Cerebral palsy is defined by a number of neurological conditions, which usually develop in the brain of a baby when it is either very young, newly born or still in the womb. This abnormal development causes damage to the brain, leading to problems with movement, posture and coordination as the child grows up.

What causes it?

Cerebral palsy is caused by damage to a part of the brain called the cerebrum, which controls the body’s muscles. The damage has a negative effect on the muscles and can inhibit their function.

In the past the condition was associated with problems during labour and birth, but now it is generally accepted these cause only around one in ten cases. Most cases occur due to damage to the brain before the child is born. This may occur due to:

  • A child with cerebral palsy being examined

    Periventricular leukomalacia (PVL) – this is damage caused to the white matter of the brain, which in turn may be caused by a reduction in the child’s blood supply. An infection, such as rubella, caught by the mother during pregnancy, the mother having low blood pressure, premature birth or the mother using cocaine during pregnancy could all lead to the child’s brain being damaged.

  • Abnormal brain development – this could be caused by gene alterations that help the brain develop, infections such as Herpes or trauma to the unborn baby’s head.
  • Intracranial haemorrhage – meaning bleeding in the brain. This normally occurs when the unborn baby has a stroke (brought on by pre-existing weakenesses in the baby’s blood vessels, the mother’s high blood pressure, infection during pregnancy).
  • Damage after birth – lack of developed resistance to infections such as Meningitis can sometimes lead to brain damage in very early life.

What are the symptoms?

Cerebral palsy is divided into several different categories due to its varied symptoms. These include:

  • Spastic cerebral palsy – this affects around 70% of cases and is defined by some muscles becoming tight, weak and stiff, making control of movement difficult.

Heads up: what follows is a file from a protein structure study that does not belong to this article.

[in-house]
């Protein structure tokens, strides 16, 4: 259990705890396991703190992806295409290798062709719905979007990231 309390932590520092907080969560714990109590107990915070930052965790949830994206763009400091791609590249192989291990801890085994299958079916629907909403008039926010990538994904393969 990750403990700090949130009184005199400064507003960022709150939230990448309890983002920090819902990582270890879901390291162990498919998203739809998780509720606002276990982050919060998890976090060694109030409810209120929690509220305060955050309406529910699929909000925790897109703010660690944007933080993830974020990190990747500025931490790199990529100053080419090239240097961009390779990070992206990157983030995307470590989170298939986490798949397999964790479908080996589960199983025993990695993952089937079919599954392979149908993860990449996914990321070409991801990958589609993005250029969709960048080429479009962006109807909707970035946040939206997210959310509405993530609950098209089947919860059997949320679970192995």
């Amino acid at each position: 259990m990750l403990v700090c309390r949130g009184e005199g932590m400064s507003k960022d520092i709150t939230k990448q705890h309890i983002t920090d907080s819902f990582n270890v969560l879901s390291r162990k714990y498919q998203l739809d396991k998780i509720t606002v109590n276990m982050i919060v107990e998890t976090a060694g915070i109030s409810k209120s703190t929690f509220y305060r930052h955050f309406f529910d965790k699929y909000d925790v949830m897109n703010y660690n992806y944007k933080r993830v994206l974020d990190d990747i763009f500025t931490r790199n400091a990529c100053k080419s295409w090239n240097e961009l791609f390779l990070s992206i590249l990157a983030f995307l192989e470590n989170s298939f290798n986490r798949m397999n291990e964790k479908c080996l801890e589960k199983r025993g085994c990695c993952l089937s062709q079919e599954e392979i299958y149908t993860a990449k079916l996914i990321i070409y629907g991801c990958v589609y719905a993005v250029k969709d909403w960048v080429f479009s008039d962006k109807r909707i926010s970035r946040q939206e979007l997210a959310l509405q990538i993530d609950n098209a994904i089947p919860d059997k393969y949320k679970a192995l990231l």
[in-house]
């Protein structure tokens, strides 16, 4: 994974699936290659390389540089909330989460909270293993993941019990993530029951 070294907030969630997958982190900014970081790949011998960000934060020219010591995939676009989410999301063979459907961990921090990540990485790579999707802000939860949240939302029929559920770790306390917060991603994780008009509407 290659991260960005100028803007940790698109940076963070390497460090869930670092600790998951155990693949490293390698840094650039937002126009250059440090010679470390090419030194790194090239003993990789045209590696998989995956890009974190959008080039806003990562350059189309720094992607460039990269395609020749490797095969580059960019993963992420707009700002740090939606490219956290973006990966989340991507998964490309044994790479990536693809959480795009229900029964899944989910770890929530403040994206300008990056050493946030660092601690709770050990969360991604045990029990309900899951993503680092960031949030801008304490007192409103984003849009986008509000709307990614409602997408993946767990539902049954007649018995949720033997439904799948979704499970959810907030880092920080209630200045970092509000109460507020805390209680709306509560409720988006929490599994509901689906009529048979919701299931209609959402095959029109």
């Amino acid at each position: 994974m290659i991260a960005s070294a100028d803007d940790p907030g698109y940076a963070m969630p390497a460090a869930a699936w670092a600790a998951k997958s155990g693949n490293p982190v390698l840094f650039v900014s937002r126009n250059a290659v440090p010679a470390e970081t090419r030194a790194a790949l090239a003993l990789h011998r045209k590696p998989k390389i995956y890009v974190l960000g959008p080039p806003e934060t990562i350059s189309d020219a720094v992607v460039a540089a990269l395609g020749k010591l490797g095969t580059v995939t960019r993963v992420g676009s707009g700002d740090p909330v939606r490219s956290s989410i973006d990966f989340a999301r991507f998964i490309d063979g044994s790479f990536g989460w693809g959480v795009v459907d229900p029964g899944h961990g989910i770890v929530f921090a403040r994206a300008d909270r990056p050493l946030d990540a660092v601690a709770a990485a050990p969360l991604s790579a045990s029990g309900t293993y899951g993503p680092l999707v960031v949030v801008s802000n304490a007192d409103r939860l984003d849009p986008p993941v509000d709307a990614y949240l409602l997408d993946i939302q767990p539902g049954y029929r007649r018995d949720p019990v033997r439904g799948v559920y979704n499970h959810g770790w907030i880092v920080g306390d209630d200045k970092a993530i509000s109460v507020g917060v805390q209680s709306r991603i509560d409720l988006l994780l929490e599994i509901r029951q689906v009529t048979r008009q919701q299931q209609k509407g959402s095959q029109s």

• Ataxic cerebral palsy – here, problems include difficulty balancing, shaky movements of hands or feet, and speech problems.
  • Athetoid (dyskinetic) cerebral palsy – affects 10% of cases, whereby control of muscles is disrupted by spontaneous and unwanted irregular writhing movements. These may be the result of muscles changing very rapidly from being loose and to tight and tense. The muscles used for speech may also be affected, interfering with communication. Control of posture is also disrupted.
  • Mixed cerebral palsy – a combination of two or more of the above.

[adsense]The cerebrum (the part of the brain that is damaged) also partly controls sight, hearing and communcation ability, so those suffering from cerebral palsy can sometimes also experience:

  • Learning difficulties
  • Problems speaking or understanding others
  • Visual or hearing impairment

It has also been linked with other conditions, which sufferers often experience alongside cerebral palsy, such as Epilepsy, scoliosis and incontinence.

How is it treated?

Unfortunately, there is no cure for cerebral palsy, but there are many treatments and therapies available to manage the condition. The patient and his or her family usually work very closely with health professionals to find the best way to deal with it. Physiotherapy, occupational therapy and speech therapy can also play important roles. Medication is available to relax particularly stiff muscles and surgical procedures have been developed to help combat feeding and drooling problems.